North Korea’s Ryugyong Hotel: ‘Worst Building in the History of Mankind’ and Probably the Ugliest

North Korea’s Ryugyong hotel, described as “the worst building in the history of mankind” by Esquire magazine, is set to open partially for business this spring, 23 years behind the schedule, Seoul-based Yonhap news agency reported.

The 105-storied colossal structure, constructed almost entirely of concrete, is taller than New York’s Chrysler Building and looks like a rocket ship. North Korea began constructing the hotel in 1987 with a view to showcasing the nation’s prosperity before the world. But the government, instead, turned it into a mockable structure embodying its wider failures. The hotel was left unfinished four years ago after running short of funds and resources.

Pyongyang’s plan to open the hotel – initially as an office complex and eventually to tourists – is partly supported by investment from the Egyptian company Orascom, which is building a mobile network in the country, the Washington Post reported.

The hotel, which was originally designed to accommodate 3,000 rooms, five revolving restaurants, a bowling alley and a nightclub, will leave the middle floors vacant, initially.

Here: The 105-storey Ryugyong Hotel splits the sky over Pyongyang, the North Korean capital. The picture of a crane sitting idle on top of the hotel has become a familiar one for locals, unchanged for over a decade. The partially complete building now stands tall, but without windows or visitors. Picture taken April 24, 2002. (REUTERS/Teruaki Ueno)

The 105-storey Ryugyong Hotel is under construction in the North Korean capital Pyongyang October 25, 2008. Picture taken October 25, 2008. (REUTERS/Jo Yong-Hak)

Fireworks are set off around the 105-storey Ryugyong Hotel to celebrate the May Day anniversary near the Botong River in Pyongyang May 1, 2009 in this picture released by North Korea’s KCNA news agency on May 2, 2009. (REUTERS/KCNA)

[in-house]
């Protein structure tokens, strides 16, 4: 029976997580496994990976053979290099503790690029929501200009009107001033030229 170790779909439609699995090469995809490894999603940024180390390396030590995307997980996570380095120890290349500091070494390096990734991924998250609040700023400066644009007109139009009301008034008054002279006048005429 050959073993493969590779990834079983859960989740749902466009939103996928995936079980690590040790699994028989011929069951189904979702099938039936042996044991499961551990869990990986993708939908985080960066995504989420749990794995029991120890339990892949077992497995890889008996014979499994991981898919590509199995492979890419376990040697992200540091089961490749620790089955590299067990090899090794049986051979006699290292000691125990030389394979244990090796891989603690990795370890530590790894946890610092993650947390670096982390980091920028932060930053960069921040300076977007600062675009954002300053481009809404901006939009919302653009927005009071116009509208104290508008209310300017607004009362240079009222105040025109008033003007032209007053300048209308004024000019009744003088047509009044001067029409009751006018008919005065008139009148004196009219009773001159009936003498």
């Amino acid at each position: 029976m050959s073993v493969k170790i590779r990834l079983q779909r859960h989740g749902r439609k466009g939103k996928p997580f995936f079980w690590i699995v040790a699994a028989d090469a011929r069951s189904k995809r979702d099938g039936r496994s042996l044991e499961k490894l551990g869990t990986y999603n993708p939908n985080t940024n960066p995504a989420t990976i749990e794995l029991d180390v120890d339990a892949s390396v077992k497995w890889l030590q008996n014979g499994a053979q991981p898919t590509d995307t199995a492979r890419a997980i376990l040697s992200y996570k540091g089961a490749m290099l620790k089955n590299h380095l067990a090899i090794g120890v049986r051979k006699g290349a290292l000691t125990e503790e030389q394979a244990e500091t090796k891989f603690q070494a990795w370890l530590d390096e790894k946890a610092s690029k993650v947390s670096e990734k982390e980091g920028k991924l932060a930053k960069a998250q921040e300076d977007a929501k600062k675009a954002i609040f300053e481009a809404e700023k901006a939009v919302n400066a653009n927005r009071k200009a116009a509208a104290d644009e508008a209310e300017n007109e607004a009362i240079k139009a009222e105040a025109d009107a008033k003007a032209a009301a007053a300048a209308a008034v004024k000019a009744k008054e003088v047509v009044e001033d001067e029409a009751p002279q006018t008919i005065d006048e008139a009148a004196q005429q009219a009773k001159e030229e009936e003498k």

Ryugyong Hotel is seen in Pyongyang in this picture taken August 28, 2009. The towering North Korean hotel, which Esquire magazine once dubbed “the worst building in the history of mankind”, has come back to life with a facade of shiny glass windows affixed to one side of the concrete monolith. Picture taken August 28, 2009. (Reuters)

(Visited 1 times, 1 visits today)

Leave Your Comment Below

More Inspiring Stories

Bizarre House Hangs Perilously Over a Cliff’s Edge in Australia
Luciano Pia’s Incredible Urban Treehouse Protects Against Air And Noise Pollution In Turin
A Closer Look Inside the Student Apartment in Hong Kong
People In Montreal Are Playing On Light-Filled Seesaws This Winter
Manipulated Photography by Victor Enrich of a Munich Hotel
Latin American Architecture Firm Gómez Platero Has Unveiled a Design for A Circular Monument in Uruguay to Remember Coronavirus Victims
South-Korean Architect Made A Bench That Looks Like A Root System
Unusually Beautiful Architectural Collages by Matthias Jung
How Remote Russian Places Would Look Like If They Had A Bit More Care
The Land Of Giants By Choi + Shine Architects
Delicate Patterns Adorn The Walls Of This Bright Nail Salon Interior
Sculptural Steel Labyrinth at a Former Coal Mine
Minimalistic Photos Of Architecture That Pop With Color, Geometrical Elements
Brutalist Breuer Building Owned By IKEA Could Become Hotel In Connecticut
This UFO Spaceship McDonald’s Used to Exist in Alconbury, England in the 1990s
Large Scale Surreal Architectural Collages By Anastasia Savinova
The Photographer's House - A Tiny House in the Deep Forest
Horeca Strategies Agency for Desperados Brand
A Beautiful Abandoned Casino In Constanta, Romania
Bishop Castle - an Elaborate and Intricate One-Man Project by Jim Bishop
You Can Now Spend The Night In This Tiny Treehouse, Which Has A Sauna, Hot Tub And Slide
The Family Dog Was Considered In The Design Of This Toronto House
What The Abandoned Silverdome Looks Like 13 Years After The Detroit Lions Left
91-Year-Old Man Spends 56 Years Building His Own Cathedral Alone
Modern Church in Linz, Austria
Shopping Mall Interior by Agence Search
Amazing Photographs Documented Victorian Houses Moving In San Francisco In The 1970s
13 Concepts Showing How The Notre Dame Spire Could Look After Renovations
Studio Allergutendinge’s Soul Box is a Portable Retreat for ‘Glamping’ in Nature
Patrick Dougherty's Mind Blowing Nest Houses Made Of Living Trees